Jake, at age 25, begins investing $400 a month. He's able to keep this up for 10 years, and then, at age 35, stops making further contributions. His investment averages a 7% annual return through those 10 years and continues to do so, until he retires at age 65.

His friend Larry also invests $400 monthly, earning the same 7% return. He however, is a few years older and only begins investing at age 35. He continues to invest the same amount monthly, for thirty years, until he retires at age 65.

Larry started investing at an older age than Jake. However he was diligent in keeping up his monthly contributions for the next 30 years, compared to Jake's relatively brief ten years of contributions.

Who do you think will have the larger portfolio at age 65?"

"Logic tells me that Larry, by investing the same monthly amount over a 30-year period instead of just ten years, should end up with the most money," offered Jenny.

"Well, Jenny, most people would agree with you.

Surprisingly, despite having contributed a total of only $48,000, Jake would end up with $521,000 at age 65.

Although Larry's monthly contributions would have totaled a much greater $148,800, he would end up at age 65, with only $468,000."

"How can that be, Grandpa?" asked Kevin. "Somehow it doesn't seem possible."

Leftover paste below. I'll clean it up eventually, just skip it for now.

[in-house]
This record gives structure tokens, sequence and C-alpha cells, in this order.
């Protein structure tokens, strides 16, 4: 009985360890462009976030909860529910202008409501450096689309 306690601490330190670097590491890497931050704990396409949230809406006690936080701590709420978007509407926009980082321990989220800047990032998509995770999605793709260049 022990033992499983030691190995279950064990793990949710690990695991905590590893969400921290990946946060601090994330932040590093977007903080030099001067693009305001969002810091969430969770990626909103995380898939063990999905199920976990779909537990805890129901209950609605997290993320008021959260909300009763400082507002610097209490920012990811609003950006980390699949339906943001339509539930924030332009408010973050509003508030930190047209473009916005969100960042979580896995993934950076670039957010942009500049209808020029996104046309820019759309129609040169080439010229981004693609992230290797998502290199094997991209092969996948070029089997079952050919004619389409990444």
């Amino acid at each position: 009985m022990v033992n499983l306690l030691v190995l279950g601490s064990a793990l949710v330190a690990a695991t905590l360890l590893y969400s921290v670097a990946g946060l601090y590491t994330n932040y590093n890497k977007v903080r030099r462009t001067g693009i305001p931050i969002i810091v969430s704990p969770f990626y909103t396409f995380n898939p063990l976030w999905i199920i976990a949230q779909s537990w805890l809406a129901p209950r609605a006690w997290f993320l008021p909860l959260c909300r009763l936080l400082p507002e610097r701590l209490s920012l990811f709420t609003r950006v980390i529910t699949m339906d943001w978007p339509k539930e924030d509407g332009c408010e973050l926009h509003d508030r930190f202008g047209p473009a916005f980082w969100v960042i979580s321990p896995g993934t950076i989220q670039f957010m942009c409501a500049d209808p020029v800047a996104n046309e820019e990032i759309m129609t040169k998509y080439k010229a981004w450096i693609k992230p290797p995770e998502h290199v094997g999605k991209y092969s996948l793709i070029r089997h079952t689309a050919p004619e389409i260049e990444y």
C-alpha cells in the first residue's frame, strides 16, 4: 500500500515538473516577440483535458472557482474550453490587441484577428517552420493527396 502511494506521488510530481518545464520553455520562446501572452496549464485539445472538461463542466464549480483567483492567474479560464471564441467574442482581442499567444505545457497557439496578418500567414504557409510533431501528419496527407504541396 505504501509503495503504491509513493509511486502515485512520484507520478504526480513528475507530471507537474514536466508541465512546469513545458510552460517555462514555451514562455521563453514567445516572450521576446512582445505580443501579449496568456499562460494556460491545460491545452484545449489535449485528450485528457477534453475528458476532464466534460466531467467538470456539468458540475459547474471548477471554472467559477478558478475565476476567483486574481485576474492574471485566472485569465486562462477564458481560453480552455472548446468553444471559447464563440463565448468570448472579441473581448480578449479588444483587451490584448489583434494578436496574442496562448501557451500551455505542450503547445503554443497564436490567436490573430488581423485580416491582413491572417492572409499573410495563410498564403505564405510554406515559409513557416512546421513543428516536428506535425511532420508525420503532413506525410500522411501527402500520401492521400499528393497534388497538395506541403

"The sole reason, Kevin, that Jake's investment grew so dramatically is that, despite his much shorter contribution period and smaller cash investment, his money not only compounded over the initial 10-year period during which he contributed, but then, the accumulated sum had a full 30 more years of compounded growth.

Larry on the other hand, had a total of only thirty years for compounding to work its magic. In other words, the effect was less dramatic than in Jake's case because Larry's accumulated savings and earned interest after ten years, had only 20 years of growth remaining, compared to Jake's 30 years.

Jake was able to contribute only one-third as much as Larry, but by starting ten years sooner, ended up with a larger nest-egg."

"Wow, I still can't believe it!" exclaimed Jenny.

TIP #37..... The combined magic of compounding, time, and self-discipline, can produce phenomenal results, especially for those whose saving and investing habit begins early in their working life.

"I'm beginning to understand how we can actually become millionaires by the time we retire," exclaimed Kevin. "But there's a slight problem. What I know about investing is basically zero."

"Don't worry about that, Kevin. You're not alone. Many of us lack this knowledge at first. Later in our chats, I'll describe investment products that will eliminate much of the mystery for both of you."

"What about inflation?" asked Jenny. "Forget the Lamborghini. What if forty years from now, Kevin can't even buy a basic clunker for the $1.6 million he might have accumulated in the example you just used?"

"That's stretching it a bit, but still a great question, Jenny! This is a really good time to understand the eroding power of inflation.

In terms of inflation's effect on all of us, it means that our dollar generally, will buy less in future than it does today.

If we say that inflation is running at 4% annually, we mean that the average cost of goods and services is expected to be about 4% higher than it was a year ago."

"So what do you think my almost $1.6 million in today's purchasing power, would be worth after forty years, Grandpa?" asked Kevin.